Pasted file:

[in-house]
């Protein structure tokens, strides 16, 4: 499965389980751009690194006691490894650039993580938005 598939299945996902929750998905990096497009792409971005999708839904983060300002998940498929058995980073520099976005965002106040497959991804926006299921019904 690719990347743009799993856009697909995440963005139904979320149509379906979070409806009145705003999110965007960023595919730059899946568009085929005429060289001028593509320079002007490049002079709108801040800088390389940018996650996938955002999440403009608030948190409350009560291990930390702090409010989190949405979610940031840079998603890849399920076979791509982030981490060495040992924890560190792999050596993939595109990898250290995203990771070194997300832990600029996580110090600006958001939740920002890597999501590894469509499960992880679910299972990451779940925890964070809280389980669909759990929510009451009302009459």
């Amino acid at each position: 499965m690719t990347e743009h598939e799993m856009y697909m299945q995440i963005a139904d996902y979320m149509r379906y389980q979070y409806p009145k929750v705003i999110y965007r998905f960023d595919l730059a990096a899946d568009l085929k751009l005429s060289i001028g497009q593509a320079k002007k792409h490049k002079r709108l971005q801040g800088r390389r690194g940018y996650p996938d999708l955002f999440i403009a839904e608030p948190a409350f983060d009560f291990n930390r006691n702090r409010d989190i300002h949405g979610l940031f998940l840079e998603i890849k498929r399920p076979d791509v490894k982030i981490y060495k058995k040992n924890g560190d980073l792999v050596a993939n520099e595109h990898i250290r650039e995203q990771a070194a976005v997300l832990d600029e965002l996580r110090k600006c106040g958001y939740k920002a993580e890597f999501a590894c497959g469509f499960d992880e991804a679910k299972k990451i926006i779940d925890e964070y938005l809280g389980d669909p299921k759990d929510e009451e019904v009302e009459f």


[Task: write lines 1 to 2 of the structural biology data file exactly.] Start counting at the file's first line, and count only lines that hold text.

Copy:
[in-house]
């Protein structure tokens, strides 16, 4: 499965389980751009690194006691490894650039993580938005 598939299945996902929750998905990096497009792409971005999708839904983060300002998940498929058995980073520099976005965002106040497959991804926006299921019904 690719990347743009799993856009697909995440963005139904979320149509379906979070409806009145705003999110965007960023595919730059899946568009085929005429060289001028593509320079002007490049002079709108801040800088390389940018996650996938955002999440403009608030948190409350009560291990930390702090409010989190949405979610940031840079998603890849399920076979791509982030981490060495040992924890560190792999050596993939595109990898250290995203990771070194997300832990600029996580110090600006958001939740920002890597999501590894469509499960992880679910299972990451779940925890964070809280389980669909759990929510009451009302009459």